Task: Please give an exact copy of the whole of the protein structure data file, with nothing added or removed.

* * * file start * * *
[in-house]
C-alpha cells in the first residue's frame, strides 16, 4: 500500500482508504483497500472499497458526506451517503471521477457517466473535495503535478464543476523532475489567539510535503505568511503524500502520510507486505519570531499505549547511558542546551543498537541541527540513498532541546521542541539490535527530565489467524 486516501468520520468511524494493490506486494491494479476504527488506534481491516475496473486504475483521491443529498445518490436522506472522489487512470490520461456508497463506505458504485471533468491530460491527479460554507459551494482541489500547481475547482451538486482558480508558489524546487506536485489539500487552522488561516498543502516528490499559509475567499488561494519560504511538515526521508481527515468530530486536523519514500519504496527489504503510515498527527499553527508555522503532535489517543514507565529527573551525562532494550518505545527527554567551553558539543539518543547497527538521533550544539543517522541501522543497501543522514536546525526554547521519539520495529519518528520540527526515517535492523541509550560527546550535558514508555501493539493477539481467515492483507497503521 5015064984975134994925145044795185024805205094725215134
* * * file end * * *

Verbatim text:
[in-house]
C-alpha cells in the first residue's frame, strides 16, 4: 500500500482508504483497500472499497458526506451517503471521477457517466473535495503535478464543476523532475489567539510535503505568511503524500502520510507486505519570531499505549547511558542546551543498537541541527540513498532541546521542541539490535527530565489467524 486516501468520520468511524494493490506486494491494479476504527488506534481491516475496473486504475483521491443529498445518490436522506472522489487512470490520461456508497463506505458504485471533468491530460491527479460554507459551494482541489500547481475547482451538486482558480508558489524546487506536485489539500487552522488561516498543502516528490499559509475567499488561494519560504511538515526521508481527515468530530486536523519514500519504496527489504503510515498527527499553527508555522503532535489517543514507565529527573551525562532494550518505545527527554567551553558539543539518543547497527538521533550544539543517522541501522543497501543522514536546525526554547521519539520495529519518528520540527526515517535492523541509550560527546550535558514508555501493539493477539481467515492483507497503521 5015064984975134994925145044795185024805205094725215134